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Giant Surveillance 'Blimp' That Untethered, Now Down, Under Control

U.S. Air Force Col. William Pitts stands in front of an unmanned aerostat that is part of a new U.S. military cruise-missile defense system during a media preview in Middle River, Md., in December 2014.
Patrick Semansky

Update at 4:10 p.m. ET. Blimp Is Down:

A runaway giant surveillance blimp that was tailed by F-16 fighter jets from Maryland to Pennsylvania is now down and under control, the North American Aerospace Defense Command said.

Nikki Krize, a reporter for WNEP-TV, tweeted a picture that showed part of the blimp tangled with some trees near Muncy, Pa.

NORAD said that the area of the crash had been secured and "a military recovery team is enroute."

Our original post continues:

A giant surveillance "blimp" that had been tethered to a mooring at an Army installation in Maryland is now loose and drifting over Pennsylvania.

In a statement, the North American Aeropsace Defense Command said the Joint Land Attack Cruise Missile Defense Elevated Netted Sensor System, or JLENS aerostat, had detached from its mooring a little after noon on Wednesday.

Two F-16 fighter jets from Atlantic City were dispatched to monitor the blimp, which is "holding at approximately 16,000 feet."

"NORAD officials are working closely with the FAA to ensure air traffic safety, as well as with our other interagency partners to address the safe recovery of the aerostat," the agency said in the statement.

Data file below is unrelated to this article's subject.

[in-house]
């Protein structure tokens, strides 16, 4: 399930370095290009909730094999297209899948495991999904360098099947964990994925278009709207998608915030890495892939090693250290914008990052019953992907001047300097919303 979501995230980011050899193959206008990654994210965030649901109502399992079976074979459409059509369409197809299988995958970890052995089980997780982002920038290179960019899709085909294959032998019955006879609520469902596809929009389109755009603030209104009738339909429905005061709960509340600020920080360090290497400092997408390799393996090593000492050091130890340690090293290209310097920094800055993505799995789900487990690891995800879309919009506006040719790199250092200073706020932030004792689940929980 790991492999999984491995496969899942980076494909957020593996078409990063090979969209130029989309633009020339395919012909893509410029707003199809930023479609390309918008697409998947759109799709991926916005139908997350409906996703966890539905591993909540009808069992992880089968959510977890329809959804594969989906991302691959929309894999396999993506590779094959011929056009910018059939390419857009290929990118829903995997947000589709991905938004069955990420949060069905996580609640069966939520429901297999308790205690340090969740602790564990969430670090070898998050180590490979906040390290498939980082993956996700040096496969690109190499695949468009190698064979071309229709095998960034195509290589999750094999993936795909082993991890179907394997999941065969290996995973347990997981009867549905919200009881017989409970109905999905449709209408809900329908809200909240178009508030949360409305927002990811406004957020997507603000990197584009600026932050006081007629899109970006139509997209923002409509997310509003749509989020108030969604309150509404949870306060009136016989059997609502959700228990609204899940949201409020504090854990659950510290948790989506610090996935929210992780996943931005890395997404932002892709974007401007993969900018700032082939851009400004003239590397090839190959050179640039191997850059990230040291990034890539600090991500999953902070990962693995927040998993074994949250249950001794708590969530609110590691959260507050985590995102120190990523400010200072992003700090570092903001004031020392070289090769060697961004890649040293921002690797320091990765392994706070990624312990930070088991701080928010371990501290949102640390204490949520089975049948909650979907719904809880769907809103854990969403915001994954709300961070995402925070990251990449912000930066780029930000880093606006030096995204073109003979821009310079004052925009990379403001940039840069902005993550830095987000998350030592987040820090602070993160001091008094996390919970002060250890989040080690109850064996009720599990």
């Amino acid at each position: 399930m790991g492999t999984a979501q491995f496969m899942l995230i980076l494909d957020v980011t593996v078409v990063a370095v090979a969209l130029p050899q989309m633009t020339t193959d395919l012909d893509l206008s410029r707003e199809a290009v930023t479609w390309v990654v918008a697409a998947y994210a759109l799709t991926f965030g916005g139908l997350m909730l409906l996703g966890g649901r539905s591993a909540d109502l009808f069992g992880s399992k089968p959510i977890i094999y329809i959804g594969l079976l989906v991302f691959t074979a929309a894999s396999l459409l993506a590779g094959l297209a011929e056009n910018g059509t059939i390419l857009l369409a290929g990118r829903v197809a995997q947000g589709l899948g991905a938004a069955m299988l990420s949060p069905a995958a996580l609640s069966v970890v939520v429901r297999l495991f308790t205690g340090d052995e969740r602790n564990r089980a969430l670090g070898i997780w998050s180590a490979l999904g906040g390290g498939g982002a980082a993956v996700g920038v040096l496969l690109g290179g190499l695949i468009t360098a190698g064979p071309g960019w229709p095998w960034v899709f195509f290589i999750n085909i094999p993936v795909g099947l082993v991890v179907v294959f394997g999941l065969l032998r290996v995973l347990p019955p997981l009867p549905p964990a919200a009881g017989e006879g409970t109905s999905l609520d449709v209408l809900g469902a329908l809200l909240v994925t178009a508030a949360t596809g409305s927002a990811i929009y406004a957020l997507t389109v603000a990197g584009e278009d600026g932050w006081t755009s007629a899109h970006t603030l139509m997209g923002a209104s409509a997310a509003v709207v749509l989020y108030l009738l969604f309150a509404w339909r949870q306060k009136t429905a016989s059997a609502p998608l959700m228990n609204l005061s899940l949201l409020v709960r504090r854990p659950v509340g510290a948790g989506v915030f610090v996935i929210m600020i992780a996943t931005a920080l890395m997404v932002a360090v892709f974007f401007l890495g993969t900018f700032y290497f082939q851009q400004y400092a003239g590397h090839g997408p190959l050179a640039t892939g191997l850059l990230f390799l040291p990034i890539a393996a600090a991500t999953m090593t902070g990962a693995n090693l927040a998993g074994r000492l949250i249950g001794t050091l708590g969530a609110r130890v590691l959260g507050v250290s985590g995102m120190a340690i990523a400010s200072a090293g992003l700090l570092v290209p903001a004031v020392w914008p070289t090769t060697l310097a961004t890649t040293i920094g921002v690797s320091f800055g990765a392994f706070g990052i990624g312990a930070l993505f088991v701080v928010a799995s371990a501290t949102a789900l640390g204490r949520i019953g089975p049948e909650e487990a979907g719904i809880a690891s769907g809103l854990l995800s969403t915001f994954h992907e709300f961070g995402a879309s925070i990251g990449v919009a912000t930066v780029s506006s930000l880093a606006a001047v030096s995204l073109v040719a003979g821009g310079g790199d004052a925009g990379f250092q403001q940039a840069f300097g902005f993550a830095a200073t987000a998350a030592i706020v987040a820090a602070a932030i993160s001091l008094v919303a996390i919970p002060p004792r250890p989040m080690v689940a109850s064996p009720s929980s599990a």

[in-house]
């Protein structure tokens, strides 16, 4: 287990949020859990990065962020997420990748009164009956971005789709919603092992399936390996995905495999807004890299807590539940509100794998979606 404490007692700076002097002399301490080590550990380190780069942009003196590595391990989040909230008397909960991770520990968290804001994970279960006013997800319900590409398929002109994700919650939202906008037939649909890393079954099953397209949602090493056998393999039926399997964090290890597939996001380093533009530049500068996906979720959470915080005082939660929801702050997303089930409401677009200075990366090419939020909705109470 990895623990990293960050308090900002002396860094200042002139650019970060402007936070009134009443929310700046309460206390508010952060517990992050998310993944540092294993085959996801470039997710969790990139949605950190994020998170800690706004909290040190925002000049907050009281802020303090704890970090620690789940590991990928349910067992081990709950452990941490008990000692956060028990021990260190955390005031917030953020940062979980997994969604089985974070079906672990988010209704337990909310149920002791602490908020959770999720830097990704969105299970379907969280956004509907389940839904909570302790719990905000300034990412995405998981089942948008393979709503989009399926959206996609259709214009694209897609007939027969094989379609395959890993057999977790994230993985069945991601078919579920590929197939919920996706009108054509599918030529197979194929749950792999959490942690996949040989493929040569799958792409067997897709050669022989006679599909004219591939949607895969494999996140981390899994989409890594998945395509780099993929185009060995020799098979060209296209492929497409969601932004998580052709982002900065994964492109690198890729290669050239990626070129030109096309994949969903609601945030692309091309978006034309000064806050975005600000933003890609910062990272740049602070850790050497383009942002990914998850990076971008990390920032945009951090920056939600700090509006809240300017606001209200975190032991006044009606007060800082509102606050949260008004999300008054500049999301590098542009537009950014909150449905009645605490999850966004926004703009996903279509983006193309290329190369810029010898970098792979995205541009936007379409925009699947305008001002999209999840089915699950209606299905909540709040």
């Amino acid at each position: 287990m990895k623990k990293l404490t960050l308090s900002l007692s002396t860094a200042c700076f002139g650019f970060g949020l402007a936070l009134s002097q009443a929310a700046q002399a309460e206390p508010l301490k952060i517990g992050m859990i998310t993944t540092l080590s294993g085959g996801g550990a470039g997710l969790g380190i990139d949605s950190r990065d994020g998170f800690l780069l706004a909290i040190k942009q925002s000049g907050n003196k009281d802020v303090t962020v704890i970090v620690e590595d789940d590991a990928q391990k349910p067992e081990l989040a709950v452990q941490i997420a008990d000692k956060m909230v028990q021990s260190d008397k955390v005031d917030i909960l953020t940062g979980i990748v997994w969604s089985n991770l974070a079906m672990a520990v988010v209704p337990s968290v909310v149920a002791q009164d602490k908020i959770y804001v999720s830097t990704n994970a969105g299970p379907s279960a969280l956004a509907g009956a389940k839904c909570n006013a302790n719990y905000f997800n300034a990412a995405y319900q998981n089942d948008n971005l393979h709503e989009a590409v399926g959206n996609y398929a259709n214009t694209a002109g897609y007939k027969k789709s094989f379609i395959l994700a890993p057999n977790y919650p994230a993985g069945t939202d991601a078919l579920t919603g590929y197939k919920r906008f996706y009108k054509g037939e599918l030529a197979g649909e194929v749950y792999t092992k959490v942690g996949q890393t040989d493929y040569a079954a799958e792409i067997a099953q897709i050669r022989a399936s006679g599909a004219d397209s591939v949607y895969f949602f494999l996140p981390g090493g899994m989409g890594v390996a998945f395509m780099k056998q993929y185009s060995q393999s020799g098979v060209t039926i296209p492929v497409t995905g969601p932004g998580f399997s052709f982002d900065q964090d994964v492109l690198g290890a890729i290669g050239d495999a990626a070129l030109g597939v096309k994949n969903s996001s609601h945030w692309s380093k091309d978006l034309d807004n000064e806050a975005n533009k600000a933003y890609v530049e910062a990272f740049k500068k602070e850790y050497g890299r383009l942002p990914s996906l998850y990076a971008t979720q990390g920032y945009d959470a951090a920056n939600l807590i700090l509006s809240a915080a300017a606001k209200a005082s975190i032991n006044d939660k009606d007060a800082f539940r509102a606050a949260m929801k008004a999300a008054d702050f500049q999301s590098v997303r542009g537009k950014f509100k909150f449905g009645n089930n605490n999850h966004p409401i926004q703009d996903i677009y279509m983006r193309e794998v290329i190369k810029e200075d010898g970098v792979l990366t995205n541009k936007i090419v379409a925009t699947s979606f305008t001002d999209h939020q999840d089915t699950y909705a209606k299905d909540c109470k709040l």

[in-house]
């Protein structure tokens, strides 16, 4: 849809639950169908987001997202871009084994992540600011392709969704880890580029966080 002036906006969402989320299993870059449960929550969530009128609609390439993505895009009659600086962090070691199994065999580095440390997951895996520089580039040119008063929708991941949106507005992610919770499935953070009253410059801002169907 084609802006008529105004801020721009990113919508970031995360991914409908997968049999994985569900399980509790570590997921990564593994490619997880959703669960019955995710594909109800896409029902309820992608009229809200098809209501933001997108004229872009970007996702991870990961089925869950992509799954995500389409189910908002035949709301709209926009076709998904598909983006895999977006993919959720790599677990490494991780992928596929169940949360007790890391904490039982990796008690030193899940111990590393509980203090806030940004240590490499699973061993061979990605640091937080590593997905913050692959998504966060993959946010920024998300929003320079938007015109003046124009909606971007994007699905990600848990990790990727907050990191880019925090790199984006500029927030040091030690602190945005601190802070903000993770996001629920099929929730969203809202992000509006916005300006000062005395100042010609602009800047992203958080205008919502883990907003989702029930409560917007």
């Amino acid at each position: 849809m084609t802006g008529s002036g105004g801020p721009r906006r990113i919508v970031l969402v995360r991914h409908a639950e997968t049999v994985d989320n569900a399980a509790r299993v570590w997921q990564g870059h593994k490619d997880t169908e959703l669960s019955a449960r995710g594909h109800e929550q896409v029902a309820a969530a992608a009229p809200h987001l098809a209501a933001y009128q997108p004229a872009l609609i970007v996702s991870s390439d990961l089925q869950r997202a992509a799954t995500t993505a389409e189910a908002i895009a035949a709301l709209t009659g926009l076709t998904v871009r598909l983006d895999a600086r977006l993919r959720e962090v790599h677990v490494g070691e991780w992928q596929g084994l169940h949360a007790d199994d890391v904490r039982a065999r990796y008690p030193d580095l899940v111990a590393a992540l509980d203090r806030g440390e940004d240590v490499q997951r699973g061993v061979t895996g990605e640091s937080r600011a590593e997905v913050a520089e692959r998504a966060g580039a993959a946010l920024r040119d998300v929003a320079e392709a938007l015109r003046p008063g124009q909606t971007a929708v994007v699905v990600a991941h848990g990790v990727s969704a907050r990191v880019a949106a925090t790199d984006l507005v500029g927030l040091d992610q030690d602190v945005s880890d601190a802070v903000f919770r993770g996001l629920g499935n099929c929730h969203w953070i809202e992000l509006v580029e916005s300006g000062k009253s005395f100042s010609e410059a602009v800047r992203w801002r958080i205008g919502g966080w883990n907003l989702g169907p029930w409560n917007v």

The aerostat, as the airship is technically known because it is tethered, has been the subject of much talk in Maryland. As The Intercept reported back in December, the blimps were birthed from an 18-year-long, $2.8 billion Army project. They were deployed in the United States at the end of the year.

The Intercept reported:

"These lighter-than-air vehicles will hover at a height of 10,000 feet just off Interstate 95, about 45 miles northeast of Washington, D.C., and about 20 miles from Baltimore. That means they can watch what's happening from North Carolina to Boston, or an area the size of Texas.

"At one point, there were supposed to be nearly three dozen blimps. But after a series of operational failures and massive cost overruns, the program was dramatically scaled back to the two existing prototypes that the Army plans to keep flying continuously above the Aberdeen Proving Ground for three years, except for maintenance and foul weather."

According to Raytheon, the maker, the helium airship can fly for 30 days at a time and can "detect and track objects like missiles, and manned and unmanned aircraft from up to 340 miles away."

Update at 3:14 p.m. ET. Photos Of The Blimp:

On Twitter, journalists and eyewitnesses have posted pictures and videos of the blimp over Bloomsburg, Pa.:

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Eyder Peralta is NPR's East Africa correspondent based in Nairobi, Kenya.
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